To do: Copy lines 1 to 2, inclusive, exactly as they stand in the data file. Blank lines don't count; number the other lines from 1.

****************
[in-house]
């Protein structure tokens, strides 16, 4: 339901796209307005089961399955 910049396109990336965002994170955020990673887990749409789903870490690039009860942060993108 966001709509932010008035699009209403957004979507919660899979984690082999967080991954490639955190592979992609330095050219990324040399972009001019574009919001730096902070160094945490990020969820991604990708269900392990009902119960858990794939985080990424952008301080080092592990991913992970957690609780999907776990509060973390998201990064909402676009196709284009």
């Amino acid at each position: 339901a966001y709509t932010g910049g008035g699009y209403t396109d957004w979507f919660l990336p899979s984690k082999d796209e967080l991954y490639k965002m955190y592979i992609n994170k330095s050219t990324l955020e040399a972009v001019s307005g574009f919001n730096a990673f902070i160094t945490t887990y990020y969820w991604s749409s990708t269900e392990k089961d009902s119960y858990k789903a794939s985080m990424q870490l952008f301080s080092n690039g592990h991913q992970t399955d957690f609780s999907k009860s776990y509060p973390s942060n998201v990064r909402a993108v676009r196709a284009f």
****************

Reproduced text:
[in-house]
């Protein structure tokens, strides 16, 4: 339901796209307005089961399955 910049396109990336965002994170955020990673887990749409789903870490690039009860942060993108 966001709509932010008035699009209403957004979507919660899979984690082999967080991954490639955190592979992609330095050219990324040399972009001019574009919001730096902070160094945490990020969820991604990708269900392990009902119960858990794939985080990424952008301080080092592990991913992970957690609780999907776990509060973390998201990064909402676009196709284009």